27th Mar2016

‘Robin’s Nest / Bella’ Review (Vinegar Syndrome)

by Mondo Squallido


“There’s high flying action when the pretty little birds flock together…”


Newlyweds Alan (Eric Edwards, Laura’s Toys) and Robin (Arcadia Lake, Debbie Does Dallas) spend their first day as a married couple by moving in to their new apartment. Naturally, that evening they christen said apartment like most couples would do and damn do they start married life with a bang! The perfect start to what will be a truly future? Maybe not, because fast forward six months later and the couple’s bickering has lead to the pair undergoing a trial separation and Robin to move out. She decides to stay with her high society nympho of a friend; Glenna (Robin Byrd, Pleasure Palace). The pair then do some “catching up”. With her mind somewhat at ease, Robin’s healing process is off to a great start! Alan on the other hand is a bumbling, scruffy mess. Thankfully, he gets cheered up by his own nympho of a friend; Larry (Paul Thomas, The Price of Desire) after a chance encounter in the local drinking hole. Unlike Glenna however, Larry is a bit of a creep who in his spare time likes to stalk a cheating housewife known as Mrs. G (Marcia Mager, Sweet Wet Lips). After a few drinks, Larry invites Alan back to his wife Lorraine’s (Samantha Fox, Babylon Pink) funded swanky abode. How does he cheer up Alan? By letting him have some “consoling” of his own with Lorraine’s young plaything; Honey (Crystal Day, Secrets of a Willing Wife). If things weren’t complicated and ugly enough (well, depends on how you look at it.) for both Alan and Robin, the fact that Lorraine is “good friends” with Glenna may just make the situation uglier than it already is!

In a nutshell, Robin’s Nest is a simple piece of melodrama with a touch of comedy thrown in for good measure. Stylistically, the film reminded me of a late 1960’s piece of sexploitation cinema. After looking at Victor Bertini’s filmography, that was no surprise to me as this (his final film) was his first film since a trio of late 1960’s sexploitation efforts (his only other directorial credits). Of course, instead of flirty thrills, we have unsimulated sex and even though the cinematography and set layouts are reminiscent of retro cheeseball sexploitation cinema, there is a contemporary (for the time) style and set decoration. It makes for a visually intriguing experience. Overall, the film has a sense of cheapness about it, but Bertini pulls off a somewhat accomplished piece of hardcore cinema. You’d think he’d been shooting X-Rated skin flicks for years! To compliment the action, there’s a great selection of music throughout and although credited to an outfit called Goldenrod, it seems more likely that it’s just a tactic to hide the (wonderfully handpicked) usage of library music. To match the style, there are great performances throughout from everyone involved. Although only appearing together in a handful of scenes, there’s genuine chemistry between Arcadia Lake and Eric Edwards (something I will touch upon again at the end of the review!. It’s not exactly the most entertaining film of its kind, but there are some great individual gags throughout and definitely worth watching more than once. On a completely different note, it reminded me of the 1985 shot on video outing The Initiation of Cynthia, a film I have watched recently… What do you mean you don’t care!?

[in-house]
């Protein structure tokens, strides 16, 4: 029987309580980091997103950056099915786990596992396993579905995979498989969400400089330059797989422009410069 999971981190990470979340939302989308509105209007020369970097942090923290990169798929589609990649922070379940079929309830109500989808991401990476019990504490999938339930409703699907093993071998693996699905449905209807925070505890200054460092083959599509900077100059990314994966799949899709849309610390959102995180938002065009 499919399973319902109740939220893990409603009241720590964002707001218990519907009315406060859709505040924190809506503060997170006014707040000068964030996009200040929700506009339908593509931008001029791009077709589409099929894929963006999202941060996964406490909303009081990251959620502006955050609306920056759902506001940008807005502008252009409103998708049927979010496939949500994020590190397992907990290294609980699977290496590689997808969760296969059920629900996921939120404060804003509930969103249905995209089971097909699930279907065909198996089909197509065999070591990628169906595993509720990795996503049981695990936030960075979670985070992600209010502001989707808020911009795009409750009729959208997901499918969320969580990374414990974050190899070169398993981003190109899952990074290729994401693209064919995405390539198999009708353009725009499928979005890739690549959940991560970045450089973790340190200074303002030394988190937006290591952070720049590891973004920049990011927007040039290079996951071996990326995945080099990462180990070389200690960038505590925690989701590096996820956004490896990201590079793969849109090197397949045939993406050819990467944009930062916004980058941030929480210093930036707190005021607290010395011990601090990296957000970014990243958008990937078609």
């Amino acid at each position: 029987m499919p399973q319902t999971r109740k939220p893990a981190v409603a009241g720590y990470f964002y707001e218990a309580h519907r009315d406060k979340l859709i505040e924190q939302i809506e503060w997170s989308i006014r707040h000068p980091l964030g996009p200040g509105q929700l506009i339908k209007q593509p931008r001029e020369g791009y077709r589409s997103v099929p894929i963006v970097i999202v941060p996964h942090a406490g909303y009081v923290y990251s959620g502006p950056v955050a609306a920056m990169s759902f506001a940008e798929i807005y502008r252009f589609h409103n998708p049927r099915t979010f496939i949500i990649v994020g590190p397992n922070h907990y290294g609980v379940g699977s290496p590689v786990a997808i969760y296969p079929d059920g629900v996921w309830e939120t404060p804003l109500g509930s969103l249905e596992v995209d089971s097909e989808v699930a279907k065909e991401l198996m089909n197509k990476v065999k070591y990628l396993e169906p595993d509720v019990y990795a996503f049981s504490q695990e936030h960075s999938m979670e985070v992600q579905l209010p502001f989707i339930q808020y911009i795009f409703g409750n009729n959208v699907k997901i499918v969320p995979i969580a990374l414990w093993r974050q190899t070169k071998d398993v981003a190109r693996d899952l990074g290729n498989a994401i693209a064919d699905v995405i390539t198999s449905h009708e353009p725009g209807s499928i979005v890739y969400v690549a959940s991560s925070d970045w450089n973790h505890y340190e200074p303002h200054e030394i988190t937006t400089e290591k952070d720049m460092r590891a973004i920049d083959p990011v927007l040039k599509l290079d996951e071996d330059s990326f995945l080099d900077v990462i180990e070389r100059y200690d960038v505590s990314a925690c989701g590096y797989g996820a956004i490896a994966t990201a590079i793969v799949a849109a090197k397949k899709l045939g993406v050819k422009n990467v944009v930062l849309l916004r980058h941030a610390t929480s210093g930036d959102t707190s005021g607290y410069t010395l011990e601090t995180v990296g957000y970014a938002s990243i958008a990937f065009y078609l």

BELLA (1979)

“The most classically erotic film ever made…”